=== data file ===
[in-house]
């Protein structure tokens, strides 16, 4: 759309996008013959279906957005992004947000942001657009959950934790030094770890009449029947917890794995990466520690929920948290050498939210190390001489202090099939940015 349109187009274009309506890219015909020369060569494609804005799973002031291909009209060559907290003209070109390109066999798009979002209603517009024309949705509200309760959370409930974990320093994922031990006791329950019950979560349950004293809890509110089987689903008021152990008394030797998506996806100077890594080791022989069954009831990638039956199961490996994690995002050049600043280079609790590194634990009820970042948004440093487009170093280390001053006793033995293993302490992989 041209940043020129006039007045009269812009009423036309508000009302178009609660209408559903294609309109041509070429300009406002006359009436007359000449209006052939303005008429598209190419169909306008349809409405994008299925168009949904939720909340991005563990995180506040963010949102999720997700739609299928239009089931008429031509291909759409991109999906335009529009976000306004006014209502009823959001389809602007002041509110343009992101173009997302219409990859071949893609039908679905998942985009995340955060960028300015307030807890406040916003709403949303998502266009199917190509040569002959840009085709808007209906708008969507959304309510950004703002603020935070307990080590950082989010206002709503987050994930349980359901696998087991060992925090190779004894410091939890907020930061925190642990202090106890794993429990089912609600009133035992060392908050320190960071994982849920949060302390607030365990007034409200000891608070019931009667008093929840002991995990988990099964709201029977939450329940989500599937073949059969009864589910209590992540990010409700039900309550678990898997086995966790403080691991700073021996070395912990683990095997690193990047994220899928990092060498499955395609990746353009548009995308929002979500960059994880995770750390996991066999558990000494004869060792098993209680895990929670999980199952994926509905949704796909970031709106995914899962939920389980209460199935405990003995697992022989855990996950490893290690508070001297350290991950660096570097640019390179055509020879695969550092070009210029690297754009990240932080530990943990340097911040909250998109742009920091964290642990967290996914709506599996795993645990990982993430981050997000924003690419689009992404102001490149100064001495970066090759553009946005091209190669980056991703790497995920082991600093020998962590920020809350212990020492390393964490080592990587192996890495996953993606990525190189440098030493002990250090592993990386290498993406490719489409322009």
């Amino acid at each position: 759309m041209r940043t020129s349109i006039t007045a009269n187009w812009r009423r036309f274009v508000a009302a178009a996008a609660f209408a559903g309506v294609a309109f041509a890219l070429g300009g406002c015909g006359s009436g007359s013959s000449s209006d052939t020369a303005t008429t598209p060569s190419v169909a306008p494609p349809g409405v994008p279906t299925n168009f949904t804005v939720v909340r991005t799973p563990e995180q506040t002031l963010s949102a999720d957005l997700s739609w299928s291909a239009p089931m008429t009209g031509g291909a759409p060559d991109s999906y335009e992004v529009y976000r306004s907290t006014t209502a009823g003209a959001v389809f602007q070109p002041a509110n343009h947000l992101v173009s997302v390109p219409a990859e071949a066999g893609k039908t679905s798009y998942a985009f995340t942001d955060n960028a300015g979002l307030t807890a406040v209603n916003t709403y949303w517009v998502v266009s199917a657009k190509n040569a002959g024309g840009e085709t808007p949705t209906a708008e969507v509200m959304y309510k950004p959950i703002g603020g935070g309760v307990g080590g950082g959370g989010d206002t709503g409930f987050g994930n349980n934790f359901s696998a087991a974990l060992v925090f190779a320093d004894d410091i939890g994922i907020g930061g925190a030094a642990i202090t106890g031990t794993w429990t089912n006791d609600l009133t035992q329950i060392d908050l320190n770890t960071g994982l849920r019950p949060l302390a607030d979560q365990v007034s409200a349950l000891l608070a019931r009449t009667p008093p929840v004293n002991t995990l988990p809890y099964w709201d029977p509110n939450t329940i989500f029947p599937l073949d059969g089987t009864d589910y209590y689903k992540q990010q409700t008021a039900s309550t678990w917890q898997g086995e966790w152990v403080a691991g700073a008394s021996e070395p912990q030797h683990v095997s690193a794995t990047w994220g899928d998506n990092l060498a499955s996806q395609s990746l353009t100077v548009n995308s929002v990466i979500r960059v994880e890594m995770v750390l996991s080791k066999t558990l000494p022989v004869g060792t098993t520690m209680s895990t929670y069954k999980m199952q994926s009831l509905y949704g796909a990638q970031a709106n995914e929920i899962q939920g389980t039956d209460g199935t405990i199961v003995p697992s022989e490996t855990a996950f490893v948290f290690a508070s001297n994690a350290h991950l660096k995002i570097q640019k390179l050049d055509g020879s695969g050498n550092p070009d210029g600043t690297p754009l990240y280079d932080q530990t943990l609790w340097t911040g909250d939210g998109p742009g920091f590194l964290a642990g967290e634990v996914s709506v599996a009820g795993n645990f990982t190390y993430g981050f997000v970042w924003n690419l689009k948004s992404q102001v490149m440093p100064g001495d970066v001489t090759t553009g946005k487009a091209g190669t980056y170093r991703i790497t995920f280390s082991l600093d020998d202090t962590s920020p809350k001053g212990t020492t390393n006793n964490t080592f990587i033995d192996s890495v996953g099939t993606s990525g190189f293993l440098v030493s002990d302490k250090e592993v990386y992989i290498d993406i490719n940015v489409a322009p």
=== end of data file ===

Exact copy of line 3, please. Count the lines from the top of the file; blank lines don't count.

């Amino acid at each position: 759309m041209r940043t020129s349109i006039t007045a009269n187009w812009r009423r036309f274009v508000a009302a178009a996008a609660f209408a559903g309506v294609a309109f041509a890219l070429g300009g406002c015909g006359s009436g007359s013959s000449s209006d052939t020369a303005t008429t598209p060569s190419v169909a306008p494609p349809g409405v994008p279906t299925n168009f949904t804005v939720v909340r991005t799973p563990e995180q506040t002031l963010s949102a999720d957005l997700s739609w299928s291909a239009p089931m008429t009209g031509g291909a759409p060559d991109s999906y335009e992004v529009y976000r306004s907290t006014t209502a009823g003209a959001v389809f602007q070109p002041a509110n343009h947000l992101v173009s997302v390109p219409a990859e071949a066999g893609k039908t679905s798009y998942a985009f995340t942001d955060n960028a300015g979002l307030t807890a406040v209603n916003t709403y949303w517009v998502v266009s199917a657009k190509n040569a002959g024309g840009e085709t808007p949705t209906a708008e969507v509200m959304y309510k950004p959950i703002g603020g935070g309760v307990g080590g950082g959370g989010d206002t709503g409930f987050g994930n349980n934790f359901s696998a087991a974990l060992v925090f190779a320093d004894d410091i939890g994922i907020g930061g925190a030094a642990i202090t106890g031990t794993w429990t089912n006791d609600l009133t035992q329950i060392d908050l320190n770890t960071g994982l849920r019950p949060l302390a607030d979560q365990v007034s409200a349950l000891l608070a019931r009449t009667p008093p929840v004293n002991t995990l988990p809890y099964w709201d029977p509110n939450t329940i989500f029947p599937l073949d059969g089987t009864d589910y209590y689903k992540q990010q409700t008021a039900s309550t678990w917890q898997g086995e966790w152990v403080a691991g700073a008394s021996e070395p912990q030797h683990v095997s690193a794995t990047w994220g899928d998506n990092l060498a499955s996806q395609s990746l353009t100077v548009n995308s929002v990466i979500r960059v994880e890594m995770v750390l996991s080791k066999t558990l000494p022989v004869g060792t098993t520690m209680s895990t929670y069954k999980m199952q994926s009831l509905y949704g796909a990638q970031a709106n995914e929920i899962q939920g389980t039956d209460g199935t405990i199961v003995p697992s022989e490996t855990a996950f490893v948290f290690a508070s001297n994690a350290h991950l660096k995002i570097q640019k390179l050049d055509g020879s695969g050498n550092p070009d210029g600043t690297p754009l990240y280079d932080q530990t943990l609790w340097t911040g909250d939210g998109p742009g920091f590194l964290a642990g967290e634990v996914s709506v599996a009820g795993n645990f990982t190390y993430g981050f997000v970042w924003n690419l689009k948004s992404q102001v490149m440093p100064g001495d970066v001489t090759t553009g946005k487009a091209g190669t980056y170093r991703i790497t995920f280390s082991l600093d020998d202090t962590s920020p809350k001053g212990t020492t390393n006793n964490t080592f990587i033995d192996s890495v996953g099939t993606s990525g190189f293993l440098v030493s002990d302490k250090e592993v990386y992989i290498d993406i490719n940015v489409a322009p």